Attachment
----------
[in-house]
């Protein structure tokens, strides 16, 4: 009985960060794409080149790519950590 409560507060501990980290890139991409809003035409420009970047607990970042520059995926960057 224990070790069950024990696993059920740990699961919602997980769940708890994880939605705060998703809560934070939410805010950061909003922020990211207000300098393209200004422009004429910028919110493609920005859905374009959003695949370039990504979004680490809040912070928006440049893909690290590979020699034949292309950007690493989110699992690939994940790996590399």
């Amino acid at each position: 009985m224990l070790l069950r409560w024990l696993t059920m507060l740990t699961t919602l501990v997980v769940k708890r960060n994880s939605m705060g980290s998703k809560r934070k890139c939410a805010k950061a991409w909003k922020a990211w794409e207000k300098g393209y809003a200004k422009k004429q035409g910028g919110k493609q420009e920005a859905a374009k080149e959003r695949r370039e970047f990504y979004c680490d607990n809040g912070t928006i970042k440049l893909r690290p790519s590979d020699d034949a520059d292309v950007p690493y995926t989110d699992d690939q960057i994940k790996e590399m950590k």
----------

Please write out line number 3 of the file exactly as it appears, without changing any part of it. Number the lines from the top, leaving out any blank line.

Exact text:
């Amino acid at each position: 009985m224990l070790l069950r409560w024990l696993t059920m507060l740990t699961t919602l501990v997980v769940k708890r960060n994880s939605m705060g980290s998703k809560r934070k890139c939410a805010k950061a991409w909003k922020a990211w794409e207000k300098g393209y809003a200004k422009k004429q035409g910028g919110k493609q420009e920005a859905a374009k080149e959003r695949r370039e970047f990504y979004c680490d607990n809040g912070t928006i970042k440049l893909r690290p790519s590979d020699d034949a520059d292309v950007p690493y995926t989110d699992d690939q960057i994940k790996e590399m950590k």